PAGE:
Richard Heath, general manager of Teltrust Phones and Neihart's immediate supervisor, spoke with Romney and Keys about Neihart's inappropriate behavior prior to Knowlton's complaint. Heath testified that on a "few dozen" occasions he heard Neihart use foul language and make comments containing sexual references to fellow coworkers. Neihart's use of foul language included an incident in which he said to a female coworker that she should give some clients a "blow job." When Heath learned about the incident, he chastised Neihart, "Shame on you. That's very inappropriate." Even though he was concerned that Neihart's language would offend some employees, Heath never formally reprimanded Neihart. At trial, Heath agreed with the statement that "when [Knowlton's] complaint came up, [Keys and Romney] had already been put on notice that Mr. Neihart had a problem with his conduct in the office."
Upon hearing about Knowlton's allegations of sexual harassment on September 12, 1992, Keys immediately discharged Neihart from Teltrust. Romney, however, effectuated his plan to hire Neihart for TCSI the same day. In his new position with TCSI, located just one floor above Teltrust Phones, Neihart was given a larger office and an $8,000 raise.
Although Neihart was moved upstairs, Knowlton had frequent need to go there. Knowlton informed Keys that she was concerned about her continued contact with Neihart and her consequent fears for her safety. In addition to the pattern of behavior exhibited by Neihart during their working relationship, Knowlton feared further contact with Neihart as a result of his retaliatory threats that he would "get even" with her. Keys' response to her concern about continuing contact with Neihart was simply that he was "very disappointed to . . . be advised [she was] apparently still unsatisfied with the actions . . . taken in response to [her] allegations."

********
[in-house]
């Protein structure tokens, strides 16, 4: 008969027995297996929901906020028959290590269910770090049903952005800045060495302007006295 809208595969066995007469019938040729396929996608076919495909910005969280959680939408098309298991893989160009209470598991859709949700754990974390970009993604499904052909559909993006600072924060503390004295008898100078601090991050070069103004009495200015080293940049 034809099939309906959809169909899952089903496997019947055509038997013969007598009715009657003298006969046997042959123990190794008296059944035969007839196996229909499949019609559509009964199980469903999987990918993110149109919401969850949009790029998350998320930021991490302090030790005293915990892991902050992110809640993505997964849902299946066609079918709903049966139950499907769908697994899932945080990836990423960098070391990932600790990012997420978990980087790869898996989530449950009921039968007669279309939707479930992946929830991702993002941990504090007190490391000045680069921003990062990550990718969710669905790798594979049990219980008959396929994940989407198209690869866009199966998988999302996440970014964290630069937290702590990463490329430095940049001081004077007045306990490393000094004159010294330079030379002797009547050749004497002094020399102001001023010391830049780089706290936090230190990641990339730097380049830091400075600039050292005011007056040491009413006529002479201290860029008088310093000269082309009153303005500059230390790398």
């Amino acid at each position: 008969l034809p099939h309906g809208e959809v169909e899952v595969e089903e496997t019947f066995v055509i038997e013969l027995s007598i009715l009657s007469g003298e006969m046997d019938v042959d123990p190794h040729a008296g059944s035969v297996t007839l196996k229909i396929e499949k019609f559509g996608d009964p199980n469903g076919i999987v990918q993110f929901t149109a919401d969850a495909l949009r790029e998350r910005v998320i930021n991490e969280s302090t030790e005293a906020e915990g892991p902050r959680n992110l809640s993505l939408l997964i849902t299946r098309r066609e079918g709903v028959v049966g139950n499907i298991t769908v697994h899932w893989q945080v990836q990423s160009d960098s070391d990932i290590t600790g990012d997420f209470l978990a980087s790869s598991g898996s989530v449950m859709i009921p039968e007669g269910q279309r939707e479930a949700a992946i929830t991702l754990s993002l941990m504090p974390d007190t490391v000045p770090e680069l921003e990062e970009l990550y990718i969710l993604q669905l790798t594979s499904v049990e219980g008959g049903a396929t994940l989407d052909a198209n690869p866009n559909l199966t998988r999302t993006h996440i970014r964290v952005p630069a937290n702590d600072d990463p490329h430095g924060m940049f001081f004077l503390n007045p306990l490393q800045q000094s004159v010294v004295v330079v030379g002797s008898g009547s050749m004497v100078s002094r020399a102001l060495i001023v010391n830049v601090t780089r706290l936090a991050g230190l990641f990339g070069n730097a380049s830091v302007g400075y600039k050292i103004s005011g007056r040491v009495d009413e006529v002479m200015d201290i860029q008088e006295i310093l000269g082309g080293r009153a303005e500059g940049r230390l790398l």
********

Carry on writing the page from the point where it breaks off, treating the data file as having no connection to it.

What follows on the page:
This evidence would support a finding that prior to Knowlton's complaint, the management of Teltrust, Inc. was unmistakably aware that the environment at the three Teltrust entities, and specifically Neihart's behavior, was rife with foul language, sexual innuendo, and sexual advances which could reasonably be labeled as sexual harassment. Moreover, the management's reaction to Knowlton's complaint was unresponsive because she was assured continued contact with Neihart. Accordingly, the district court erred when it ruled that there was no evidence from which a jury could make a reasonable inference that Teltrust acted recklessly and with disregard for Knowlton's federally protected civil rights.